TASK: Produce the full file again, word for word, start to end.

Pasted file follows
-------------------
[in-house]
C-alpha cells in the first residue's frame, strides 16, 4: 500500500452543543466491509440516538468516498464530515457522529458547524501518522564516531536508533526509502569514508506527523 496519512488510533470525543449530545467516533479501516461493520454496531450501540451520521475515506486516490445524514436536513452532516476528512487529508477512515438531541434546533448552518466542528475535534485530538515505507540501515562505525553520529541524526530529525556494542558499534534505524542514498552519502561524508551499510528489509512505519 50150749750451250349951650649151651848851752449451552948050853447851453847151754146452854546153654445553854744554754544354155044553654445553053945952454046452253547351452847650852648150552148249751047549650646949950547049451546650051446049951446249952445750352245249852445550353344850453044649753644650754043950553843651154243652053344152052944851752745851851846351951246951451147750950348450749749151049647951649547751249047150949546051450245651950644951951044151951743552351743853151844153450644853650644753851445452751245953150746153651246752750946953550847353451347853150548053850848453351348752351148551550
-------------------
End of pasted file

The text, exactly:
[in-house]
C-alpha cells in the first residue's frame, strides 16, 4: 500500500452543543466491509440516538468516498464530515457522529458547524501518522564516531536508533526509502569514508506527523 496519512488510533470525543449530545467516533479501516461493520454496531450501540451520521475515506486516490445524514436536513452532516476528512487529508477512515438531541434546533448552518466542528475535534485530538515505507540501515562505525553520529541524526530529525556494542558499534534505524542514498552519502561524508551499510528489509512505519 50150749750451250349951650649151651848851752449451552948050853447851453847151754146452854546153654445553854744554754544354155044553654445553053945952454046452253547351452847650852648150552148249751047549650646949950547049451546650051446049951446249952445750352245249852445550353344850453044649753644650754043950553843651154243652053344152052944851752745851851846351951246951451147750950348450749749151049647951649547751249047150949546051450245651950644951951044151951743552351743853151844153450644853650644753851445452751245953150746153651246752750946953550847353451347853150548053850848453351348752351148551550